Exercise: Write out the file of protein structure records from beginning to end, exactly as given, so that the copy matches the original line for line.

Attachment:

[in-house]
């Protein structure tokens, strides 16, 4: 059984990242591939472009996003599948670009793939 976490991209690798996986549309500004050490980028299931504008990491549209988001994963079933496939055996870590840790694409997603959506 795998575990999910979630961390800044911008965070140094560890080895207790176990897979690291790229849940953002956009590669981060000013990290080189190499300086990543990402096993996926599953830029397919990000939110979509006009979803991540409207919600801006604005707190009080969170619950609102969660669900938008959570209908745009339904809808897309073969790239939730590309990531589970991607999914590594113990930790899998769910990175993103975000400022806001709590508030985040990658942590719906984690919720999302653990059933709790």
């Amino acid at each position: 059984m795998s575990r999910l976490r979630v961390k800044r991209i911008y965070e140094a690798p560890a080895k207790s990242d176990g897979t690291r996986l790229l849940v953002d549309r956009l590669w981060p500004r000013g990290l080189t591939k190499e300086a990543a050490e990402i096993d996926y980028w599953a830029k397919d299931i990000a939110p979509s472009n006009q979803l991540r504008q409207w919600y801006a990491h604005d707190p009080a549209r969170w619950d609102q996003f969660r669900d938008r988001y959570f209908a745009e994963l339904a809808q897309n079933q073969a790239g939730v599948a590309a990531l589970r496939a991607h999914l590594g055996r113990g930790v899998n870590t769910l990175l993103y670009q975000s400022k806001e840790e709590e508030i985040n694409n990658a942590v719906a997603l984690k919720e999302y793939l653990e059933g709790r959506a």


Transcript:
[in-house]
């Protein structure tokens, strides 16, 4: 059984990242591939472009996003599948670009793939 976490991209690798996986549309500004050490980028299931504008990491549209988001994963079933496939055996870590840790694409997603959506 795998575990999910979630961390800044911008965070140094560890080895207790176990897979690291790229849940953002956009590669981060000013990290080189190499300086990543990402096993996926599953830029397919990000939110979509006009979803991540409207919600801006604005707190009080969170619950609102969660669900938008959570209908745009339904809808897309073969790239939730590309990531589970991607999914590594113990930790899998769910990175993103975000400022806001709590508030985040990658942590719906984690919720999302653990059933709790």
């Amino acid at each position: 059984m795998s575990r999910l976490r979630v961390k800044r991209i911008y965070e140094a690798p560890a080895k207790s990242d176990g897979t690291r996986l790229l849940v953002d549309r956009l590669w981060p500004r000013g990290l080189t591939k190499e300086a990543a050490e990402i096993d996926y980028w599953a830029k397919d299931i990000a939110p979509s472009n006009q979803l991540r504008q409207w919600y801006a990491h604005d707190p009080a549209r969170w619950d609102q996003f969660r669900d938008r988001y959570f209908a745009e994963l339904a809808q897309n079933q073969a790239g939730v599948a590309a990531l589970r496939a991607h999914l590594g055996r113990g930790v899998n870590t769910l990175l993103y670009q975000s400022k806001e840790e709590e508030i985040n694409n990658a942590v719906a997603l984690k919720e999302y793939l653990e059933g709790r959506a």